Paulo Szot at 54 Below
If you’re looking for a classy evening of dinner, drinks, cabaret, and sadness you can do no better than Paulo Szot, currently making his 54 Below debut. The midtown cabaret is celebrating Brazil this month, so obviously Broadway’s favorite Brazilian baritone had to be there. Szot, who is accustomed to playing massive opera houses like the 4,000-seat Metropolitan Opera, proves that he is just as good, if not better in an intimate space like 54 Below. Hearing such a powerful and resonant voice in close quarters is a rare and not-to-be-missed experience.
Holding a giant prop book labeled “The Great Broadway Songs for Actors With Accents,” Szot launches into a medley that includes “If I Were a Rich Man” from Fiddler on the Roof, “Money” from Cabaret, and the opening number from The Lion King (which is becoming a real 54 Below favorite). This is the comic highlight in a show dominated by slower and more contemplative love songs.
And boy, does Szot know slow and contemplative love songs. He closes his eyes, intones a complex/emotionally pained lyric, and the audience sighs. He’s the Morrissey of Broadway. At the End of “What Kind of Fool Am I?” from Stop the World – I Want to Get Off, a middle-aged woman seated at the bar loudly declared her love for the crooner. Szot casually replied, “Can I meet you after the show?”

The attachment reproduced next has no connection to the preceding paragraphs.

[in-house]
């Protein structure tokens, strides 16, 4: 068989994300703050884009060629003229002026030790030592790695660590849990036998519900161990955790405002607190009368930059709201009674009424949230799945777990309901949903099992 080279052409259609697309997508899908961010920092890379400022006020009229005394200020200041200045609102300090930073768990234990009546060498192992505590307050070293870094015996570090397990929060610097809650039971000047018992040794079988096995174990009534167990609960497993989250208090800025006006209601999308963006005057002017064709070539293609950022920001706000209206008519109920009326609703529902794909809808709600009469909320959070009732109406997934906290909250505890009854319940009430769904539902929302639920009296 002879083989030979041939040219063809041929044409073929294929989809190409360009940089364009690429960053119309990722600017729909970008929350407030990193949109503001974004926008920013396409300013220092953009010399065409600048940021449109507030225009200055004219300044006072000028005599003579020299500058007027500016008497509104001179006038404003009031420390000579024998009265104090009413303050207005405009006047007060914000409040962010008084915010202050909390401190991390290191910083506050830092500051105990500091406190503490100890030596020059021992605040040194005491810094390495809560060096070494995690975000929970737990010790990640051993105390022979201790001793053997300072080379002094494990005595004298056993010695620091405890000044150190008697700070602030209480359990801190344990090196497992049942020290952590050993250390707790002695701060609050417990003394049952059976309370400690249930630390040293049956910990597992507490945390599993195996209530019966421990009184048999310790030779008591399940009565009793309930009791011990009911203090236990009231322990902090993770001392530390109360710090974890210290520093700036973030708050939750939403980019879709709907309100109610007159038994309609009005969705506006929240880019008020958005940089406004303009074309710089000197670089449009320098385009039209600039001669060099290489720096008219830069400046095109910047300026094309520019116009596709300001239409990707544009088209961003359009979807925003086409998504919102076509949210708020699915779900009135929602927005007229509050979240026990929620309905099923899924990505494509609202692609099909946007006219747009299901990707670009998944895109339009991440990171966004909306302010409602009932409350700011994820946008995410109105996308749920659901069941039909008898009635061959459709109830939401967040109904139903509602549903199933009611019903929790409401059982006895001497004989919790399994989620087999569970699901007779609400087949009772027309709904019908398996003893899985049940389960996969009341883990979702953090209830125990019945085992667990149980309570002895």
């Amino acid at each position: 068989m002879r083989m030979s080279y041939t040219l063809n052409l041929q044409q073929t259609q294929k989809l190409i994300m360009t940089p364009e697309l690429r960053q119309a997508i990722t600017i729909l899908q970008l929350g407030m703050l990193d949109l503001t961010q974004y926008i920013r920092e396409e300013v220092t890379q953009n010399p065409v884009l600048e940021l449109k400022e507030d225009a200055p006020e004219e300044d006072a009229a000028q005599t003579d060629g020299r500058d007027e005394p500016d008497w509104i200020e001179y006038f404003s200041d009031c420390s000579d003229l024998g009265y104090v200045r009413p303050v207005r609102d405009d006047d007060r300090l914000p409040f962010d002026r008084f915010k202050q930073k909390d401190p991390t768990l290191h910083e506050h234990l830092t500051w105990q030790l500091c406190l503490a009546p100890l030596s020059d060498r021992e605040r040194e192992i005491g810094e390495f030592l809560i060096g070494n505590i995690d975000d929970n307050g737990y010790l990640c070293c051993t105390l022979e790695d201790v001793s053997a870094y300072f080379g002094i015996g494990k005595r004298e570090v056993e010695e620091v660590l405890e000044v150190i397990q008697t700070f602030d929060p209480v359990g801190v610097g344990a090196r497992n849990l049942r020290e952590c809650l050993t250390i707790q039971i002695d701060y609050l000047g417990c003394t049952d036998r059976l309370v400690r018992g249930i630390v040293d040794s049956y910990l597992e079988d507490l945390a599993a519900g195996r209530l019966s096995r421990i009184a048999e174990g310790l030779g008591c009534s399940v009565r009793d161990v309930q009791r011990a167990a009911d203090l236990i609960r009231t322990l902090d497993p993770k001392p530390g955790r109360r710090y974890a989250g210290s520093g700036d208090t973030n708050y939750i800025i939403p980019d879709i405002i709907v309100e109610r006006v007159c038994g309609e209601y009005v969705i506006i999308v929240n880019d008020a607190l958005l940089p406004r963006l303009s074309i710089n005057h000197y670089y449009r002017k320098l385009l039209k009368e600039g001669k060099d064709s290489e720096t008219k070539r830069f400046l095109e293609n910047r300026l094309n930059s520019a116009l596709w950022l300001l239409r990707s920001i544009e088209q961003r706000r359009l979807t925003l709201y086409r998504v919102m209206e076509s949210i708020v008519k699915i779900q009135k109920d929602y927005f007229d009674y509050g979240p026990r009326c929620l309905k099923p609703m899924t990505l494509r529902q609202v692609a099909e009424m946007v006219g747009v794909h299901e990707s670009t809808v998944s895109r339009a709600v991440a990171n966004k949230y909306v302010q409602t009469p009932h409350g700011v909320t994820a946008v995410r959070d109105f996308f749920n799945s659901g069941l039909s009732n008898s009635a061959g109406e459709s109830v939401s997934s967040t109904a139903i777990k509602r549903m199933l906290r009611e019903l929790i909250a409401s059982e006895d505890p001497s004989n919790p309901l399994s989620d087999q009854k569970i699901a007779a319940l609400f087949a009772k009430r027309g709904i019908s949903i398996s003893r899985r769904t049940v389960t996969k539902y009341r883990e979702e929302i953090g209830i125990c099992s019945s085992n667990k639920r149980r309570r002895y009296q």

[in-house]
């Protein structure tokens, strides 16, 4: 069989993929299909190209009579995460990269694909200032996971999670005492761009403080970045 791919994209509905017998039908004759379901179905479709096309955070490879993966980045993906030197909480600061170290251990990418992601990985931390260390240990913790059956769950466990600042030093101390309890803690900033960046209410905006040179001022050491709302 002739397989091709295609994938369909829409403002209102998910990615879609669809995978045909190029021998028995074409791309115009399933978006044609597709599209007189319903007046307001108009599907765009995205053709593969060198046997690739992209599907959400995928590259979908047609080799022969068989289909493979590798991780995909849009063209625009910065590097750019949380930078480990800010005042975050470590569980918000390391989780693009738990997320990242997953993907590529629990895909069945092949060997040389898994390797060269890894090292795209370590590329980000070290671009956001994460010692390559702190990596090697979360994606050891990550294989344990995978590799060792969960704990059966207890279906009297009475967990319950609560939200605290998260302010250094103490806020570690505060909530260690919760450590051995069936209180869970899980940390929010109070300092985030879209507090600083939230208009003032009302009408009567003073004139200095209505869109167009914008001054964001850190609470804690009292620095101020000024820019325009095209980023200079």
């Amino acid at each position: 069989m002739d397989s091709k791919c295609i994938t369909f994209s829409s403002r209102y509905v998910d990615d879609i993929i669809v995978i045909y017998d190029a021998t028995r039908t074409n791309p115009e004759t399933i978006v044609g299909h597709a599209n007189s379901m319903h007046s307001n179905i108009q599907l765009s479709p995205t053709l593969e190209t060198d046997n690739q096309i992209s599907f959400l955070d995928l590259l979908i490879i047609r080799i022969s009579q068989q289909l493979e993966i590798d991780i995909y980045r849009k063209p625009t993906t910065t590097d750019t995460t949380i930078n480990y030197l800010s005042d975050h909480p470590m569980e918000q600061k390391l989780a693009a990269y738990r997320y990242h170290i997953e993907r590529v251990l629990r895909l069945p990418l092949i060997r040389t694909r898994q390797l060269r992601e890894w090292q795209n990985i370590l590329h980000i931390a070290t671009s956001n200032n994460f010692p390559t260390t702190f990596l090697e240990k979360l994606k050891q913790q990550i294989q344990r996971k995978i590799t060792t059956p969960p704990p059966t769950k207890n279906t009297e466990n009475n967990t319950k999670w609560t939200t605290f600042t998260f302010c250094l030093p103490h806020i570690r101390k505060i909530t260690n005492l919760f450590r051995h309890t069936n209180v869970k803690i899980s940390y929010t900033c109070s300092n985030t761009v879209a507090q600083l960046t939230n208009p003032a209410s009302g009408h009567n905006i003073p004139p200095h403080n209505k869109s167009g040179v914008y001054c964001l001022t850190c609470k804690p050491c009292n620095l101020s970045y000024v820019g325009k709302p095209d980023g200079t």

Spontaneity is a key ingredient in a good cabaret show. Szot and director Joe Langworth keep the audience surprised when, in the middle of “Too Many Mornings,” from Stephen Sondheim’s Follies, a special guest (who just happens to be hanging around the neighborhood) joins him on stage to sing Sally’s part of the duet. I’ll say no more.
Szot is backed up by Aucoin on piano, David Fink on double bass, and David Ratajczak on drums. Fink gives an impressive high-flying (for the bass) bow solo during Szot’s sublime rendition of Eden Ahbez’s “Nature Boy.”
Of course, Szot couldn’t get away without singing a song from South Pacific, the show that won him a Tony Award in 2008. Instead of the well-known “Some Enchanted Evening,” he opts for Emile’s heartbreaking second act number, “This Nearly Was Mine.”
This isn’t the kind of show that will sing your blues away. The song list leans into feelings of regret and unrequited love. Sometimes you just want to feel sad. If you’re in that kind of mood this week, there really is no better place to be than 54 Below and no better guy to hang with than Paulo Szot.